Grotesque Relations: Modernist Domestic Fiction and the U.S. Welfare State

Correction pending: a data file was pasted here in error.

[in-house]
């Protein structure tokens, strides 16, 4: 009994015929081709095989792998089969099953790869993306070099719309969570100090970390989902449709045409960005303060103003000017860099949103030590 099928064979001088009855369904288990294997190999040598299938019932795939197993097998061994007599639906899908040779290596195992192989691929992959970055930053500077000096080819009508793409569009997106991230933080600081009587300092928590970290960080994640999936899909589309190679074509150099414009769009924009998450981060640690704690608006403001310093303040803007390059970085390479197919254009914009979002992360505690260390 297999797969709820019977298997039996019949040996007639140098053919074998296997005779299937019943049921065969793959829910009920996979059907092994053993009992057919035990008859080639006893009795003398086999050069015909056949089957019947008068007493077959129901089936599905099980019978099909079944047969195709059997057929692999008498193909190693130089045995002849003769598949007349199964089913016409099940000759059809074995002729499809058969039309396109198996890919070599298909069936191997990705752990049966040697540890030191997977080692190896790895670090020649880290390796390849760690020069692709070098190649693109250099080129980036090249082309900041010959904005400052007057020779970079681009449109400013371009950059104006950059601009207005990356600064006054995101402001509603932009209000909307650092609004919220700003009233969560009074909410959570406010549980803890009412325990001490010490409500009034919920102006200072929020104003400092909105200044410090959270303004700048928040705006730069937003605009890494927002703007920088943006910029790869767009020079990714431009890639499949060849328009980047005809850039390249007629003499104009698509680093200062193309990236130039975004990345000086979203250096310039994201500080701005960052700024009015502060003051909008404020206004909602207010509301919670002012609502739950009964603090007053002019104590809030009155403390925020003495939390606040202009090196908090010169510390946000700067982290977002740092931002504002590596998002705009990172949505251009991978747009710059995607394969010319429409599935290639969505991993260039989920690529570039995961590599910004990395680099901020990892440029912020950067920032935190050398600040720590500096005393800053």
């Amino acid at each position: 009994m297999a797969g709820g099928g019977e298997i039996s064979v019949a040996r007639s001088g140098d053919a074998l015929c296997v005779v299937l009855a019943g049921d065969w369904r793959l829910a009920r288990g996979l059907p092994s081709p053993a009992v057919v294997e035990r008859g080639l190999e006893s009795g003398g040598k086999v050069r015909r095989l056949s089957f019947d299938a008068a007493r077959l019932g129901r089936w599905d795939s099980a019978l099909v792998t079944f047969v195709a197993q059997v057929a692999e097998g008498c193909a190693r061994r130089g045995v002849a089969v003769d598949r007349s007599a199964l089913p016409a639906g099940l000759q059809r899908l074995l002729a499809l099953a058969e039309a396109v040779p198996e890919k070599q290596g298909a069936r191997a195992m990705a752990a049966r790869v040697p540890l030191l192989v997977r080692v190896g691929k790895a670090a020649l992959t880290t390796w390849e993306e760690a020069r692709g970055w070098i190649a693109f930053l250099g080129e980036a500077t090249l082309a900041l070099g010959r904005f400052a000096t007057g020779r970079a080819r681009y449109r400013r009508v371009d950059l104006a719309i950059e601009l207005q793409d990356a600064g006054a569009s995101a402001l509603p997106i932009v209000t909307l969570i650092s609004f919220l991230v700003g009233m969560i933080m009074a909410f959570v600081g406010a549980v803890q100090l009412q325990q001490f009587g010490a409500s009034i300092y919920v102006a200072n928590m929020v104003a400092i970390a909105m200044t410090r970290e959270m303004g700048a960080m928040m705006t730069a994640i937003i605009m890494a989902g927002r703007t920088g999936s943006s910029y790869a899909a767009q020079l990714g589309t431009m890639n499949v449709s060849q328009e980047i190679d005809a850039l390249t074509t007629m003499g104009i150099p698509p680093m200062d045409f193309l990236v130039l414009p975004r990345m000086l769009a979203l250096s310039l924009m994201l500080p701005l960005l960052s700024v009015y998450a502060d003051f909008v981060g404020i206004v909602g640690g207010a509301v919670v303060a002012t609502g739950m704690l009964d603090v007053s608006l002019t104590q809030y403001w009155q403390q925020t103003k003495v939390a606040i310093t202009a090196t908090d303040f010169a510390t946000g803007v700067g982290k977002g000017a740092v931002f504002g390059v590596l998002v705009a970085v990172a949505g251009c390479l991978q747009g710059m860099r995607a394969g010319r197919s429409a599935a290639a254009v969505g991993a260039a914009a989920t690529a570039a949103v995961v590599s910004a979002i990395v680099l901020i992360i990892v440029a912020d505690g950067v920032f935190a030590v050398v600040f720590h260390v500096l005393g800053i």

Offering a sharp corrective to the existing literature on the topic, Grotesque Relations explores the vexed relationship between modernist domestic fiction and the rise of the U.S. welfare state. Whereas extant criticism focuses on the New Deal, Susan Edmunds returns to the Progressive Era, when maternalist reformers linked early welfare initiatives to a discourse of social housekeeping that extended domestic roles into civic life. Highlighting the unique importance of a modern sentimental project of domestic reform to the formation of the U.S. welfare state, Edmunds deftly demonstrates how modernist writers shaped-and misshaped-their domestic fiction in response to new state and market investments in the home. Crucial to Edmunds's study is the formation, during this era, of the "domestic exterior," a hybrid social space located at the intersection of home, market, and state and invested with the mandate to support and regulate domestic life. With innovative readings of works by Djuna Barnes, Jean Toomer, Edna Ferber, Tillie Olsen, Nathanael West, and Flannery O'Connor, Edmunds demonstrates how U.S. modernists used an aesthetic of defamiliarization and grotesque distortion to map the fraught ground of the domestic exterior, and to align the unsettled space of modern domesticity with the revolutionary discourses of socialism, consumerism, and the avant-garde. Grotesque Relations reveals how modernists' focus on issues ranging from domestic abuse, lynching, and eugenics to educational reform, health care, and social security delineates successive points of struggle in a history of welfare state building that culminates with the New Deal and the GI Bill. Combining historical and political perspectives with the social theory of Hannah Arendt, Jacques Donzelot, and Pierre Bourdieu, Grotesque Relations ultimately proposes that modernists forged an enduring set of terms for understanding and negotiating the widespread ambivalence, alienation, and conflict that characterize our current attachments to family life.


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